Ben Moor is one of life's originals. I mean, how many other comedians would base material around scientific propositions and give their shows titles like "It Takes Forever If You Go By Inertia"?
After graduating in history, Moor turned to science for comic inspiration because "I saw a gap in the market. There are lots of stand-ups doing observational comedy about their own lives, but not that many doing observational comedy about electrons. So you stand out. Producers think, `Let's get that geeky bloke with glasses, that Magnus Pyke type'. Science can be really, really funny. It's neglected by the mainstream of comedy because it's a challenge to write and present in an accessible way. I'd rather not do jokes about what you find in the fridge or the difficulty of catching a bus, but about the amazing thing that is a quark. It takes my imagination in a different direction from others." You can say that again.
He hopes that his discussions of quantum physics on stage do not alienate those of us not quite so up to speed on the subject. "A lot of it is inaccessible," he concedes, "but there's no harm in trying an alternative to all that other stuff. If it makes one person come up to me in the bar afterwards and ask about science, then it's worth it."
Moor, who has been compared with both Lewis Carroll and Saki, likes to conjure up his own unique world on stage. In the two shows he is performing at present - Twelve and A Supercollider forthe Family - he revels in telling fantastical stories. In one, a miniaturised Pope fights with a RoboBuddha and King Confucius.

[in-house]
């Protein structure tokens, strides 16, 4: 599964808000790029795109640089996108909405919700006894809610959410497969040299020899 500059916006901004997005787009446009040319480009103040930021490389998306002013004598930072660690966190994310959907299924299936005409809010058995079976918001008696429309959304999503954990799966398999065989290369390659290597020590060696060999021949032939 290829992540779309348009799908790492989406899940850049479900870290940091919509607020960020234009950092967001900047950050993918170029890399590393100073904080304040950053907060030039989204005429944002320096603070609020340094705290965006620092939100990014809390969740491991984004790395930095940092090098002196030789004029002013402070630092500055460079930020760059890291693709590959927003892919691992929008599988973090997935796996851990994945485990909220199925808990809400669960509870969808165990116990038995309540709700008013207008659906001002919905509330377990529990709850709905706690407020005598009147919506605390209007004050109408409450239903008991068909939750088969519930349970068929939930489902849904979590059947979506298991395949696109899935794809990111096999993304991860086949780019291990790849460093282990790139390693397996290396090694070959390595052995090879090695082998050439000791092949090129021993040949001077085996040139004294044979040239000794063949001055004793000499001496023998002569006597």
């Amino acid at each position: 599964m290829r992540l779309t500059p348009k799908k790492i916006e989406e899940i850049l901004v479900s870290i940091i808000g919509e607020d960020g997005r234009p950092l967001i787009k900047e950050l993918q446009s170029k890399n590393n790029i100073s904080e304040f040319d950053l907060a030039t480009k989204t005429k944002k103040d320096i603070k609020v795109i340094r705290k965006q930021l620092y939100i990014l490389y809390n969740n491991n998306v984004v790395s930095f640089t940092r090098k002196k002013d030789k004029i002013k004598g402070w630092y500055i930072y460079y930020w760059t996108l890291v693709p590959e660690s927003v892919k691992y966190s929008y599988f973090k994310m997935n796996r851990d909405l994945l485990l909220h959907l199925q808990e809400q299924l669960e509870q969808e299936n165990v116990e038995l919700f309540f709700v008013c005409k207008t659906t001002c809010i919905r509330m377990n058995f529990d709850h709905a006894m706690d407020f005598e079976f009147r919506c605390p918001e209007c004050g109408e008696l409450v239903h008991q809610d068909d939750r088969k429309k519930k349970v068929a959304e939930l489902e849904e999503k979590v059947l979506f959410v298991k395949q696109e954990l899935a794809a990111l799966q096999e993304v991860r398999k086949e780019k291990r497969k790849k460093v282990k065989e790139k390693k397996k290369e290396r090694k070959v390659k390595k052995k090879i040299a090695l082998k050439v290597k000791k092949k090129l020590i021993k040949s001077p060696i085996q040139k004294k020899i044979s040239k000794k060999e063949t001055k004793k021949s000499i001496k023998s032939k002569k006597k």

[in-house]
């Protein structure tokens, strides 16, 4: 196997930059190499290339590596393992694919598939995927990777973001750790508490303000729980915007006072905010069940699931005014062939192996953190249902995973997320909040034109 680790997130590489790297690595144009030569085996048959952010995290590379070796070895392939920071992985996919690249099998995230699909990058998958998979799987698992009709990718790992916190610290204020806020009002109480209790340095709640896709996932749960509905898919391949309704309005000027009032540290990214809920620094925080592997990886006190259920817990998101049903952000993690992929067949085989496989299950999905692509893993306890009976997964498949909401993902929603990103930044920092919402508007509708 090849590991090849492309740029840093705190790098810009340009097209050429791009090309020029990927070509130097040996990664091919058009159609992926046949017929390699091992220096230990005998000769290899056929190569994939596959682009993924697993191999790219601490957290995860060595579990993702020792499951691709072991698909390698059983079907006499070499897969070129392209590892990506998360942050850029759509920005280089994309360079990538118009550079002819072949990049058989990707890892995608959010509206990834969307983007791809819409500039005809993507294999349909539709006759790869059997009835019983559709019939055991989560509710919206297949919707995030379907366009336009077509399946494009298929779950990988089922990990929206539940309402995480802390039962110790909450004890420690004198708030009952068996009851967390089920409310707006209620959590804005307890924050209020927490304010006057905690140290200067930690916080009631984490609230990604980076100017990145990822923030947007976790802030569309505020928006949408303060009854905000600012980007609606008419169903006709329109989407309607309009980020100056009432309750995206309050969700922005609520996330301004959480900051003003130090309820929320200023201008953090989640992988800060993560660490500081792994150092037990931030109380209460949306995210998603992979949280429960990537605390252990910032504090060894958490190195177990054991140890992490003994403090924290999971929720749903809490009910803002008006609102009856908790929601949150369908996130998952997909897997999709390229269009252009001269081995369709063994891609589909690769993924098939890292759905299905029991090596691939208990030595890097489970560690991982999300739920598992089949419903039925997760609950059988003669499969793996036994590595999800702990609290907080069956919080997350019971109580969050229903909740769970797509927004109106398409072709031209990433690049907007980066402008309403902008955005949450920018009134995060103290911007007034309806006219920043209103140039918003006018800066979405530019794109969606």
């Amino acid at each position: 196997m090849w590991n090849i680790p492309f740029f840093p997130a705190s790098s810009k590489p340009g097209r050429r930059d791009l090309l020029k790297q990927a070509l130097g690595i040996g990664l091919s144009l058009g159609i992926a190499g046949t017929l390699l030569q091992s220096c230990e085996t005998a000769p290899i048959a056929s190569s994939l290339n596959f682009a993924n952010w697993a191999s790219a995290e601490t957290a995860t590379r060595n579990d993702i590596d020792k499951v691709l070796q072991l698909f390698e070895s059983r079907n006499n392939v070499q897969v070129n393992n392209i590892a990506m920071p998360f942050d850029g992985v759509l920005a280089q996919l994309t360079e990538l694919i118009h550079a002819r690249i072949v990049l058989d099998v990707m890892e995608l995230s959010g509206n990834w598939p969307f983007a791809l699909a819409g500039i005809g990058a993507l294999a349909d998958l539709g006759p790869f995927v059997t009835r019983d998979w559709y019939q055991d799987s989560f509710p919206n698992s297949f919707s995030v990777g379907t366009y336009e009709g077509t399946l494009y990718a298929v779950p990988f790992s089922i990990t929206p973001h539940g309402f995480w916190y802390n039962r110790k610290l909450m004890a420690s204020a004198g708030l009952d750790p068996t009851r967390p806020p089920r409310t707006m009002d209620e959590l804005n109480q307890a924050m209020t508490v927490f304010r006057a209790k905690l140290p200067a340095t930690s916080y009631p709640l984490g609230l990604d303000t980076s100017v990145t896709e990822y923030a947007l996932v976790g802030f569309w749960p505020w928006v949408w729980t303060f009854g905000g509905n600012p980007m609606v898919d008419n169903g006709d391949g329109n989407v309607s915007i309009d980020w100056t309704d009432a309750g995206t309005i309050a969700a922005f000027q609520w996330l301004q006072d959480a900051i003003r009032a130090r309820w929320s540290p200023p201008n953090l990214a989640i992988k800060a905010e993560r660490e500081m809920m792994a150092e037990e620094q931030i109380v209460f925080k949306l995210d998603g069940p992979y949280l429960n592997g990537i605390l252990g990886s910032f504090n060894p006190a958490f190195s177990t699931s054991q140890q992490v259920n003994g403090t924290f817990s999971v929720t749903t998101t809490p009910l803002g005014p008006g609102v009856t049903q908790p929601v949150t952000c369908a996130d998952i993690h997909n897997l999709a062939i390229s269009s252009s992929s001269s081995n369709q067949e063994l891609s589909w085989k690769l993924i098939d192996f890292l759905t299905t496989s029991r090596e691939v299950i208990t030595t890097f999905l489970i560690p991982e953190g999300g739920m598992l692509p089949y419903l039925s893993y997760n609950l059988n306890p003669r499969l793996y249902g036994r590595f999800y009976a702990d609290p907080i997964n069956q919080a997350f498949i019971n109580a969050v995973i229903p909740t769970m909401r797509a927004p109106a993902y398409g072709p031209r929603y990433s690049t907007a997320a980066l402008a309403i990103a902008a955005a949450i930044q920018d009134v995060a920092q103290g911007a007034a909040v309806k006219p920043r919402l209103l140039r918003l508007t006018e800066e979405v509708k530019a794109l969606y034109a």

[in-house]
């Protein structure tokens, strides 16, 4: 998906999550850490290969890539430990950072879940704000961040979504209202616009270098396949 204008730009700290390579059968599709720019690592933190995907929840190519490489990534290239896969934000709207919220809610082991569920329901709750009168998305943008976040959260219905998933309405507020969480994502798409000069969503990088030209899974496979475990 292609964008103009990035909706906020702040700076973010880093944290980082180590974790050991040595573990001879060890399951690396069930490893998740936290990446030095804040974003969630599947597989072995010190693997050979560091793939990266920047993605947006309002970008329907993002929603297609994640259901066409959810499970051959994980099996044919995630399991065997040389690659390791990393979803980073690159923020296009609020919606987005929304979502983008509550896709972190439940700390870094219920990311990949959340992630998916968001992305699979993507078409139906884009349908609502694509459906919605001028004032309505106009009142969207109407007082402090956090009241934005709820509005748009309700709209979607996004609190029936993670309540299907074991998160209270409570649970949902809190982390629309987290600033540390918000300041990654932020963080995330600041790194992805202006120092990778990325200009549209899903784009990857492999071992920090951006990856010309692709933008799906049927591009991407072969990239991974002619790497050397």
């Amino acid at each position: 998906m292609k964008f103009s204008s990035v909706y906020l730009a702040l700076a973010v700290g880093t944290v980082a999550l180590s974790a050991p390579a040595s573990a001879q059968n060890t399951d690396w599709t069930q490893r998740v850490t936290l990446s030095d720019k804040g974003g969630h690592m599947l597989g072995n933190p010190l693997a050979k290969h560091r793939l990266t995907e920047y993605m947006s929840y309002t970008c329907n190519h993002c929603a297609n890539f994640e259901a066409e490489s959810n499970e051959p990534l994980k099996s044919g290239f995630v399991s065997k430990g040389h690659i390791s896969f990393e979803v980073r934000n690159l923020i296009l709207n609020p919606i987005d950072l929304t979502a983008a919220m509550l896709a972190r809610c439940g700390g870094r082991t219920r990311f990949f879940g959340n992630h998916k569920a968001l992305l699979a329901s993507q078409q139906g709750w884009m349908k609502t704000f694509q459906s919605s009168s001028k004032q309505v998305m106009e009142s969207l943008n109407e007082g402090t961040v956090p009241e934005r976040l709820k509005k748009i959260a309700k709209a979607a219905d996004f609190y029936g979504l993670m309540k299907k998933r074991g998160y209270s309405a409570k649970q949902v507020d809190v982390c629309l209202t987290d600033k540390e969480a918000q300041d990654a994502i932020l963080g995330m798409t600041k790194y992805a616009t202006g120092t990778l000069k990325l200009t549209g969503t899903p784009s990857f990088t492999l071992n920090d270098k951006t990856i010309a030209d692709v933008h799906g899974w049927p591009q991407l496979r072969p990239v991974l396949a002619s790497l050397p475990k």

"I use science to launch into a world of wonder with its own set of logic," he explains. "If we get people's imagination clicked in by taking them away from the normal world through particle physics, then they'll be open to other, more stupid ideas like miniaturised Popes. Shallow waters lead to deeper waters. It's fine, as long as you want to have a swim in the lake in the first place.
"I'm saying to audiences, `Here's my world. Relax for a while, give me your imaginations and I'll take you away,' " Moor concludes. "I do nothing about sex or politics or human nature. My act has nothing to do with what goes on in this world at all. There is no similarity between me and, say, Mark Thomas. He's about what's going on, and I'm about what isn't."
EYE ON THE NEW
The very talented impressionist Alistair McGowan - the man who sounds more like Alan Hansen than Alan Hansen does - appears alongside the accomplished Paul Tonkinson and Otis Cannelloni at the Hackney Empire, London E8 (0181-985 2424) tonightReuse content